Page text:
Student-Athletes discuss the effects of sports on mental and emotional healthThe Denisonian March 13, 2019 0 COMMENTS
MARIA KILGORE — Nearly 30 percent of Denison students play a varsity sport. On top of these 20 varsity teams, hundreds of students participate in intramural and club teams on campus. The pressures of performance and hectic athletic schedules lead many of these students to feelings of stress and inadequacy. As the Denison community continues an ongoing conversation about mental health and resources on campus, student-athletes are joining in.
According to Alex Tubbs ‘20, a volleyball player from Lakewood, Ohio, the transition for first-years into playing a collegiate sport is a hard one. Tubbs remembers a game from her first season when she was afraid of failure. “I was so in my head and worried about messing up that my coach had to sub me out,” she recounts. Tubbs believes that it is particularly difficult for student-athletes to feel pressured by the expectations of others.
Maddy Heher ‘19, a lacrosse player from Morristown, New Jersey, has had similar experiences. “I deal with performance anxiety,” she explains. Each time she steps on the field, she feels like she is under a spotlight. During her first season, Heher had difficulty coping with this pressure, and she felt like she wasn’t playing like herself, even though she had been playing lacrosse for nearly 15 years. Heher was afraid of judgment, afraid that just dropping the ball would single her out as a failure. The experience was isolating and led her to play an entire season believing she was not good enough.
Despite these difficult moments, both Tubbs and Heher agree that there are emotional benefits to sports as well. Tubbs remembers a time when the volleyball team prepared for an important game by sharing with one another how they could be supported. She describes, “I mentioned that I needed to be reminded that it’s okay to make mistakes. Then, during the tournament, after I made an error, one of the girls came up to me and said ‘it’s okay to make mistakes, remember?’” For Tubbs, these moments of support came once she got out of her head and allowed herself to be vulnerable with her team.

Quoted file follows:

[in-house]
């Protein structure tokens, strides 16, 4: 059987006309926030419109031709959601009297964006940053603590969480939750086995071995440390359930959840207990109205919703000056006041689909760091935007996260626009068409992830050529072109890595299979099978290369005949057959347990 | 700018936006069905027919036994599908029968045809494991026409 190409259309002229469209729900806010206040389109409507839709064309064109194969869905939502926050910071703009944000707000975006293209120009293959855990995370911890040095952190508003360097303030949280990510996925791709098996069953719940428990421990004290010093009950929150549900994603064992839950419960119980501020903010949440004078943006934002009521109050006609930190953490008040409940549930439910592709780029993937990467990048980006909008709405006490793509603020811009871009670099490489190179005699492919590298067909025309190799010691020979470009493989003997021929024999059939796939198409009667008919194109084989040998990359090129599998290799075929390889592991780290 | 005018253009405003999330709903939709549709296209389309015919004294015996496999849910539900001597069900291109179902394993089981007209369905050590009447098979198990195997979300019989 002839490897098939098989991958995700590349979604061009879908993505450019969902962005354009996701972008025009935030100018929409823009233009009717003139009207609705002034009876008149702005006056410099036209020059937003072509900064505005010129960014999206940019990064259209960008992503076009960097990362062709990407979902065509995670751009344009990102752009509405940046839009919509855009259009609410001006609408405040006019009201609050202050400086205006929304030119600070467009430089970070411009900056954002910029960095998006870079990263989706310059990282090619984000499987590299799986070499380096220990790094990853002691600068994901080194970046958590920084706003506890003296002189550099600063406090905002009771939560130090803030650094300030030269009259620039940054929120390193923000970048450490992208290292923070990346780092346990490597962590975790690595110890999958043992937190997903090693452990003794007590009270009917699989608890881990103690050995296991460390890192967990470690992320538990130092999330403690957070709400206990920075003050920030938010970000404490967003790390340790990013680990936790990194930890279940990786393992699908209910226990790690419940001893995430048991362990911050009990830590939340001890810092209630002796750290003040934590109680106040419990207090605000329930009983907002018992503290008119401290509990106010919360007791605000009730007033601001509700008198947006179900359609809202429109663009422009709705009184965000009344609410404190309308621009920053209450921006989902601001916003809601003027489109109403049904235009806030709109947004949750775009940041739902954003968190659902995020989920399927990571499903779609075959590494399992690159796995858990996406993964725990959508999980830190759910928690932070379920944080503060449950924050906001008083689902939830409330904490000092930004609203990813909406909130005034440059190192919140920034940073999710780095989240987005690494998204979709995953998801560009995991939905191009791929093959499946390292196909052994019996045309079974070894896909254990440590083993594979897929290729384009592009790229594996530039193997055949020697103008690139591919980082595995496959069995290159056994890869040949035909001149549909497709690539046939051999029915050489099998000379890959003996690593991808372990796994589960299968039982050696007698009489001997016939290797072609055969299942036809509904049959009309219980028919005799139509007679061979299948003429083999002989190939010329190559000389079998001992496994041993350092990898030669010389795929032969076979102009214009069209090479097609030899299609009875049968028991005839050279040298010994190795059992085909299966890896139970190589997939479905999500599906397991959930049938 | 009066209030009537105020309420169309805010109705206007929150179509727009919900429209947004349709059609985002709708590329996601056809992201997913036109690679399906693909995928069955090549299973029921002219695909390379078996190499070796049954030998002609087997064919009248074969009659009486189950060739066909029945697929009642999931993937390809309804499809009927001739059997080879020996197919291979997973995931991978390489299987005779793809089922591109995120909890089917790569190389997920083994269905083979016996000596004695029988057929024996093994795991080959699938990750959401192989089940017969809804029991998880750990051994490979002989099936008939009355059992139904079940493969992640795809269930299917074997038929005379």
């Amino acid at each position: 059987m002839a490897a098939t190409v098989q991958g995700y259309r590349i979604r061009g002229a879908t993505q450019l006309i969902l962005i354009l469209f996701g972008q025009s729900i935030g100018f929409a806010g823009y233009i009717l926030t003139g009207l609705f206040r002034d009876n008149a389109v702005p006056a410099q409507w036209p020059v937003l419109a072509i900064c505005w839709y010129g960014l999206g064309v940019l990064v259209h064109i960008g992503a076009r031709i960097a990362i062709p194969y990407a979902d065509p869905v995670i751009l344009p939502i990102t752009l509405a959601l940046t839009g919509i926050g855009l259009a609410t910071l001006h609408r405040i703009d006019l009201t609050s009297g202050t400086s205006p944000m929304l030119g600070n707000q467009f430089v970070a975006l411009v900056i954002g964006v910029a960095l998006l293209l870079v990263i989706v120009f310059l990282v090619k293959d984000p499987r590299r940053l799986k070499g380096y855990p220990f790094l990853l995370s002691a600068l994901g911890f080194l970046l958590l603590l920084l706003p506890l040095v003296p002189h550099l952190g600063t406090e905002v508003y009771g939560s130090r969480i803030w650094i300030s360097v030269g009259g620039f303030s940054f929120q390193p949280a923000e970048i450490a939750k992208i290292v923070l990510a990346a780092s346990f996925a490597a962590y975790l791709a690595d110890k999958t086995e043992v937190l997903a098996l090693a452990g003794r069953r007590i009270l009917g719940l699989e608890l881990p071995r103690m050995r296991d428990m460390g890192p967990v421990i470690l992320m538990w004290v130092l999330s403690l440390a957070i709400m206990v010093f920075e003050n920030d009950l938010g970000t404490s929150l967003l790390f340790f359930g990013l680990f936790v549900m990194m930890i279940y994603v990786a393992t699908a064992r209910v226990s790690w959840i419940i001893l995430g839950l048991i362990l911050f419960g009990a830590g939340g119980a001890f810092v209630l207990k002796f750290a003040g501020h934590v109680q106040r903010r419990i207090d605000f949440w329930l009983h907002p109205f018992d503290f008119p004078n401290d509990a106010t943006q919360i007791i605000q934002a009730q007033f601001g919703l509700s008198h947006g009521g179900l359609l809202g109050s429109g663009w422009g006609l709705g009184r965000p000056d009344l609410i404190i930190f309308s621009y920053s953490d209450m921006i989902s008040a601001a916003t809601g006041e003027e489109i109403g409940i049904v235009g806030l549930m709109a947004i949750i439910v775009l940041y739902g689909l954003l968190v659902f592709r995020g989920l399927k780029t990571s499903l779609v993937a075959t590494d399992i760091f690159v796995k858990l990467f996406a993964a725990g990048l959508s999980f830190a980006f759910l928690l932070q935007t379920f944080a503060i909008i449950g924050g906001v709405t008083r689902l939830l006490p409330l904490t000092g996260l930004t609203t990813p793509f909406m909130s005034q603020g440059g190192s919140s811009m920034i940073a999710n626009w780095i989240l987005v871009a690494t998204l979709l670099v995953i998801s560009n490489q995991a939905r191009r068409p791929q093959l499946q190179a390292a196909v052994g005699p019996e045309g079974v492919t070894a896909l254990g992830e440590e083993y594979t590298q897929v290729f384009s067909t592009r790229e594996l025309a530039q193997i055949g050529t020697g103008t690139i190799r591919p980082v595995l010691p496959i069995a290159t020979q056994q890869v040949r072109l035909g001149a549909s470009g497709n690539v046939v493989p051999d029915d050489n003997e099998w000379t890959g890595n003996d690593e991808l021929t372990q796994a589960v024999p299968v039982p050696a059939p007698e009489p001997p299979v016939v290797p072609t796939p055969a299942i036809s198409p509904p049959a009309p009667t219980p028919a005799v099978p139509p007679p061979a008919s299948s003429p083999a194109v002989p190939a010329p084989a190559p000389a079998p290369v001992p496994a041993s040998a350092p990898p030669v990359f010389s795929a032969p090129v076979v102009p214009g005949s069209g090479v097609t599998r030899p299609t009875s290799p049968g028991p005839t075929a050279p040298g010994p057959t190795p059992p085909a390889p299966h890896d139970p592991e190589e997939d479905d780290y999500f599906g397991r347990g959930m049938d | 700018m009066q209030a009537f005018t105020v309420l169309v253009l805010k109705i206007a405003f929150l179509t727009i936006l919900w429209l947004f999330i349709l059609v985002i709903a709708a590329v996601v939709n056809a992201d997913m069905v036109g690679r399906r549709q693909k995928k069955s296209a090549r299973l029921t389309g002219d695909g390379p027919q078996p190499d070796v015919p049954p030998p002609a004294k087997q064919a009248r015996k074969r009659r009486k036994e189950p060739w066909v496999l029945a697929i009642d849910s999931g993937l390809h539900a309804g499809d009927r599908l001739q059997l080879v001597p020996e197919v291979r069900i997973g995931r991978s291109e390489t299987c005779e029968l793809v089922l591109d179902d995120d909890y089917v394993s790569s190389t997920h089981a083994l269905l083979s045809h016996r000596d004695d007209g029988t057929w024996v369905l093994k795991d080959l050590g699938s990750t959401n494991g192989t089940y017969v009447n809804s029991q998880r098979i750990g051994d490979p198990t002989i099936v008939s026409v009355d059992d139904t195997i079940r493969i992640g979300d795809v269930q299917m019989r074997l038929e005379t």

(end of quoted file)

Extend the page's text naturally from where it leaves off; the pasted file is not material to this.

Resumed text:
To promote vulnerability and honesty about mental health, Heher brought Victoria Garrick, a University of Southern California volleyball player and mental health activist, to campus last month. Garrick spoke to students about the reality of mental health in athletics, stressing the importance of removing the stigma around mental and emotional stress in sports. She said, “Mental illness is associated with weakness, and to appear weak is the last thing an athlete wants.”
Dr. Robert Bennett III, a professor in the Health, Exercise, and Sports studies department, sees a similar danger in athletics as Garrick. He recognizes that “[for] intercollegiate athletics, winning has always been the ultimate goal.” However, Dr. Bennett believes that Denison has a different approach, explaining “I have seen our coaching staff prioritize the well-being of their student-athletes making sure their personal and academic lives are balanced with their participation in sport.”
It seems to find that balance is the ultimate goal of sports teams here at Denison. While participation in a sport brings with it expectations and demands, with a balance of sport and health comes the reward of supportive teams and moments where hard work leads to success.
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